Manipulating Text

Oftentimes, there will be something a bit off with the string data in your dataset. You may want to replace some characters, change the case, or strip the whitespace. You know, anything you normally need to do with strings.

Now this might lead you to want to loop through each row and manipulate the data, but before you do that, step back and lean into vectorization.

A Series provides a way to use vectorized string methods in a property named str and the vectorized methods are then available.

Let's take a look at some examples that require us to use these methods.

In [1]:
# Setup
import os

import pandas as pd

from utils import make_chaos

pd.options.display.max_rows = 10
transactions = pd.read_csv(os.path.join('data', 'transactions.csv'), index_col=0)
# Pay no attention to the person behind the curtain
make_chaos(transactions, 42, ['sender'], lambda val: '$' + val)
make_chaos(transactions, 88, ['receiver'], lambda val: val.upper())

Replacing Text

When CashBox first got started, usernames were allowed to start with a dollar sign. As time progressed, they changed their mind. They made a mass update to the system. However, someone on the Customer Support team reported that there are some records in the transactions DataFrame still showing some senders whose user name still had the $ prefix.

In order to get ahold of those rows where the sender starts with a $, we can use the Series.str.startswith method. This will return a boolean Series which we can use as an index.

In [2]:
sender receiver amount sent_date
59 $porter gail7896 75.16 2018-05-14
70 $emily.lewis kevin 5.49 2018-05-21
158 $robinson rodriguez 8.91 2018-06-25
168 $nancy margaret265 84.15 2018-06-26
198 $acook adam.saunders 9.31 2018-07-04
... ... ... ... ...
877 $april9082 jacob.davis 50.37 2018-09-21
889 $victor anthony1788 39.06 2018-09-21
900 $andersen corey.ingram 4.81 2018-09-22
927 $janet.williams bsmith 50.15 2018-09-23
934 $robert8280 roger 98.35 2018-09-24

42 rows × 4 columns

We can now just go ahead and replace all $ with an empty string, essentially removing all $ from every sender by using the Series.str.replace method.

In [3]:
# Replace all "$" in the sender field with an empty string
transactions.sender = transactions.sender.str.replace('$', '')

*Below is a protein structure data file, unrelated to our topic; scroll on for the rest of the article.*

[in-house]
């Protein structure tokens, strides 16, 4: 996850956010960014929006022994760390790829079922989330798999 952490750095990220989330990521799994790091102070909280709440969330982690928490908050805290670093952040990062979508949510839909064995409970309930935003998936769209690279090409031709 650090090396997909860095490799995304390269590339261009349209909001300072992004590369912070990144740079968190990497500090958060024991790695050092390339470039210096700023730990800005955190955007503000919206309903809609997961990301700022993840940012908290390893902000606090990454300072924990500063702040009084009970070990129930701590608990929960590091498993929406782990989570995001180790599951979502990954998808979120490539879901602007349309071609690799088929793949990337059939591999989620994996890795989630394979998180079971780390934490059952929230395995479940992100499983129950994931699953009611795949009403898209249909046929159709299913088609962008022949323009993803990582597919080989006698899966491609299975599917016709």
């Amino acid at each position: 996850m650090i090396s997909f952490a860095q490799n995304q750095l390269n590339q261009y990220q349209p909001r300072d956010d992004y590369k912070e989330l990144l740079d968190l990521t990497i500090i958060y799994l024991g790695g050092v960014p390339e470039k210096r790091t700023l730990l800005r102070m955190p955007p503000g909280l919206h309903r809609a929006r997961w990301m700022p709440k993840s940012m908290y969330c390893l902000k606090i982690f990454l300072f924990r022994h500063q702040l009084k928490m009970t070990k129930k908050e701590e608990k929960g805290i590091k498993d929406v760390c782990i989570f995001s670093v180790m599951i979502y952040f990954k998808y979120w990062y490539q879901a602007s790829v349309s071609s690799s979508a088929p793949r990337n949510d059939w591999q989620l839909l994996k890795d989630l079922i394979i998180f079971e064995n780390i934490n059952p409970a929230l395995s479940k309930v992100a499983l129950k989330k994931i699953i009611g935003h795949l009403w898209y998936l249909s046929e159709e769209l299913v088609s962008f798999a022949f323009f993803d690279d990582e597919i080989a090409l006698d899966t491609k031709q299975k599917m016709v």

# Verify we got them all

Changing Case

When you want to select or merge by specific values, the case, you know upper case or lower case, matters.

Our CashBox customer support representative also raised another issue for us to take a look at. All usernames should be lowercased, but they have reported that they noticed the receiver column has some uppercased values.

We can get a handle on those by using the Series.str.isupper method which will return a boolean Series that we can use for an index.

In [4]:
sender receiver amount sent_date
2 rose.eaton EMILY.LEWIS 62.67 2018-02-15
5 francis.hernandez LMOORE 91.46 2018-03-14
14 palmer CHAD.CHEN 36.27 2018-04-07
28 elang DONNA1922 26.07 2018-04-23
34 payne GRIFFIN4992 85.21 2018-04-26
... ... ... ... ...
963 stanley7729 JOSEPH.LOPEZ 50.84 2018-09-25
977 martha6969 PATRICIA 87.33 2018-09-25
987 alvarado PAMELA 48.74 2018-09-25
990 robert HEATHER.WADE 86.44 2018-09-25
992 pamela CALEB 25.01 2018-09-25

88 rows × 4 columns

So let's select the rows we want from transactions and then update the receiver column to the matching lowercased value. We can use the Series.str.lower vectorized method.

In [5]:
# Update the receiver column of the specific rows that are uppercased.
transactions.loc[transactions.receiver.str.isupper(), 'receiver'] = transactions.receiver.str.lower()
# Verify that we got them

Learn More

As you work on cleaning up datasets, you'll end up in this space quite a bit. Make sure to check out the documentation on String handling so you know what super powers you have on your side.